Botox is FDA approved to treat cervical dystonia, a specific type of neck pain. While some doctors use it off-label to treat other conditions that cause neck pain, Botox does not appear to be effective in treating chronic neck pain.

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Botox (botulinum toxin) is well known for its ability to smooth out wrinkles. Clinicians also use Botox to treat certain medical conditions, including some that cause neck pain.

Botox is not a cure for neck pain. Still, it may temporarily reduce the pain due to chronically contracted muscles.

Read on to learn more about Botox for neck pain.

Brand Names for botulinum toxin

Although Botox is the most well known, there are different types of botulinum toxin injections available:

  • onabotulinum toxin A (Botox)
  • abobotulinum toxin A (Dysport)
  • incobotulinum toxin A (Xeomin)
  • prabotulinum toxin A (Jeuveau)
  • rimabotulinum toxin B (Myobloc)

The different products are approved for different uses. You can consult with a healthcare professional to determine which is best for you.

Neck pain has many causes. The effectiveness of Botox in treating your neck pain will depend on the cause.

Chronic neck pain

The medical use of Botox to relieve chronic neck pain is widespread. But the evidence for its effectiveness is mixed.

A 2017 review of studies found very high-level evidence that, in specific situations, Botox could effectively treat select causes of neck pain, such as cervical dystonia (discussed below). But the same review found very high-level evidence that Botox was not effective in treating nonspecific chronic neck pain.

Cervical dystonia

Botox is FDA approved to treat cervical dystonia, a rare disorder that causes involuntary spasms and severe neck pain. It’s also known as spasmodic torticollis.

The involuntary and painful neck muscle contractions associated with cervical dystonia cause your head to twist uncontrollably to one side or tilt forward or backward. Upon injection into the affected muscles, Botox releases or softens the contractions, reducing symptoms.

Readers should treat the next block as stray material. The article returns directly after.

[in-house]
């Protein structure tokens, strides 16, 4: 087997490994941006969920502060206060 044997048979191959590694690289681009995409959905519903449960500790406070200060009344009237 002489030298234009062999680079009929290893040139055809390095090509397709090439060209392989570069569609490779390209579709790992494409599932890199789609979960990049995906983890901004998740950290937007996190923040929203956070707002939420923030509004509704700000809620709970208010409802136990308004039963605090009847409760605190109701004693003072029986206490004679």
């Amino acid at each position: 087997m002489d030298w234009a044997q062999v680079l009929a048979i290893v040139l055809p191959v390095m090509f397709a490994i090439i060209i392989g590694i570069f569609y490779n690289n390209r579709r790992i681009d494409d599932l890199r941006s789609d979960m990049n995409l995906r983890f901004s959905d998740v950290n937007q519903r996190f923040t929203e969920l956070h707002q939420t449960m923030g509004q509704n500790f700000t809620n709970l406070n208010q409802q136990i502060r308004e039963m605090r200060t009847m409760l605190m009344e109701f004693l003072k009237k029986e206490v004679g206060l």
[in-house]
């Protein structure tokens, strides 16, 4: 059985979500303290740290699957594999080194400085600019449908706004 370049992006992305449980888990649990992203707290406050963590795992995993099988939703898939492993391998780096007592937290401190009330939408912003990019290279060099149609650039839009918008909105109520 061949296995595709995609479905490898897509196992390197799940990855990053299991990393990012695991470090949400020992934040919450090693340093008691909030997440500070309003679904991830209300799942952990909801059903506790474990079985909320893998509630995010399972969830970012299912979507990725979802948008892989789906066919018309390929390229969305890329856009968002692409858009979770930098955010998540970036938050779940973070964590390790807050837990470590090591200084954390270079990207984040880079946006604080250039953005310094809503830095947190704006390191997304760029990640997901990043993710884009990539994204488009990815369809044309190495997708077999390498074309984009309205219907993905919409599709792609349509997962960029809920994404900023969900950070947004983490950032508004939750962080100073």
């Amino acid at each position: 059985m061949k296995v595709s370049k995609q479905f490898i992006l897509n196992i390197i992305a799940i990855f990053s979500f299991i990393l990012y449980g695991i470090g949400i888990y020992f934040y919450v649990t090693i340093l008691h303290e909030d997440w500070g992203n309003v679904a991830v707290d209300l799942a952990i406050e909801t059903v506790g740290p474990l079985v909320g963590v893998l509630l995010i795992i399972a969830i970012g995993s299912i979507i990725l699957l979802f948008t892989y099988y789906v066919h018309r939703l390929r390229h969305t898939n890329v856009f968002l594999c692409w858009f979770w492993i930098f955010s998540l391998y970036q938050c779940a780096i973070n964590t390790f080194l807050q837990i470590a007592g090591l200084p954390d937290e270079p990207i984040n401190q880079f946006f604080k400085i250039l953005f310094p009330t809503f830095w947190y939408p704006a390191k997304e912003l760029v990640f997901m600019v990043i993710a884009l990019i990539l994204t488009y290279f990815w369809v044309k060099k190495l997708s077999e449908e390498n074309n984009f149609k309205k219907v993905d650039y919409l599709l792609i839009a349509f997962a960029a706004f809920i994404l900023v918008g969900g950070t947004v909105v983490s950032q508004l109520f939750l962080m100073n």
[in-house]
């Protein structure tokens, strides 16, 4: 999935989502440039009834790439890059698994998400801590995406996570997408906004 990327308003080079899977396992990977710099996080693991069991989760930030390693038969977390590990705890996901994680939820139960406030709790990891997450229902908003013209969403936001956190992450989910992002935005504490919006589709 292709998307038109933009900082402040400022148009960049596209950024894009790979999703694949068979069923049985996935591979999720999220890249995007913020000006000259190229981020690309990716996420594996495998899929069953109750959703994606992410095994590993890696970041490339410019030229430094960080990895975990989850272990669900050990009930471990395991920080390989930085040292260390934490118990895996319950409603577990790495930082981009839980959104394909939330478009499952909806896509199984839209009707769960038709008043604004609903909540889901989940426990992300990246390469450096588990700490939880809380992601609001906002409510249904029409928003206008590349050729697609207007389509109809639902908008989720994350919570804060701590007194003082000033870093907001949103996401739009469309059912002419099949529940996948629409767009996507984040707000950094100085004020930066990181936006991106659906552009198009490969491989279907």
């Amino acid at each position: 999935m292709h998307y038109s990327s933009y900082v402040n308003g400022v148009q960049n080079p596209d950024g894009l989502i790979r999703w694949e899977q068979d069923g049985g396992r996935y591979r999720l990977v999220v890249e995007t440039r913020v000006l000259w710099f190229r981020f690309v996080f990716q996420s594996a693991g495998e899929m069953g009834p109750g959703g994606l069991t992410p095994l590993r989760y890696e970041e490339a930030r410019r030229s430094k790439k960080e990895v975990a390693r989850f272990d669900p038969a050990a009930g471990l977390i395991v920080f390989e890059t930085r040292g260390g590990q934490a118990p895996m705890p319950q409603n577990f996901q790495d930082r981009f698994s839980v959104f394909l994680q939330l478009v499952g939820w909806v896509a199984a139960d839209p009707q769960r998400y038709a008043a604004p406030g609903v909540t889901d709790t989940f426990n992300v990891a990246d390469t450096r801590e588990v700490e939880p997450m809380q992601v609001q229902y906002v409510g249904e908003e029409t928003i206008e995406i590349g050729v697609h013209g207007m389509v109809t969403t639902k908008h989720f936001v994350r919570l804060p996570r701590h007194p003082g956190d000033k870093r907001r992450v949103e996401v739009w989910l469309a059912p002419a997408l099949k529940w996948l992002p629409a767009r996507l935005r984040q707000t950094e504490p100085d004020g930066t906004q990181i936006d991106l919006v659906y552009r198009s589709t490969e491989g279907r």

Thoracic outlet syndrome

Thoracic outlet syndrome (TOS) is a condition that may result from:

  • repetitive motion injuries
  • sports injuries
  • severe physical trauma from accidents

TOS causes the nerves or blood vessels between your collarbone and the first rib (thoracic outlet) to compress. TOC symptoms include:

  • neck pain
  • shoulder pain
  • finger numbness

A 2021 review found several case studies supporting the use of Botox to treat pain resulting from TOC. It’s often the middle step in a treatment plan, following physical therapy and occurring before surgery.

Whiplash

Extreme, abrupt, back-and-forth head movement can cause whiplash, a common neck injury. It’s often the result of being rear-ended in a car accident or experiencing other types of head trauma.

Whiplash causes pain and severe strain on your neck muscles. A 2022 review found that Botox injections can reduce neck pain, muscle spasms, and headaches due to whiplash up to 12 weeks after treatment. Botox may also help improve the range of motion in your neck after whiplash.

Pinched nerve (cervical radiculopathy)

Pinched nerve (radiculopathy) refers to a type of neuropathic pain. Neuropathic pain is a blanket term that refers to pain anywhere in the body caused by damage to the nervous system. Compression or pressure on nerve roots in the neck usually causes pinched nerves.

A 2020 review of studies found that Botox showed promise for treating neuropathic pain of various types.

Migraine

Many people who experience migraine have neck pain in addition to other symptoms, such as severe head pain and nausea. Botox is FDA approved to treat migraine.

Studies show that Botox can reduce the number of monthly headache days for people with chronic migraine. A clinician usually administers Botox to multiple injection sites along the face, head, and neck to provide temporary pain and symptom relief.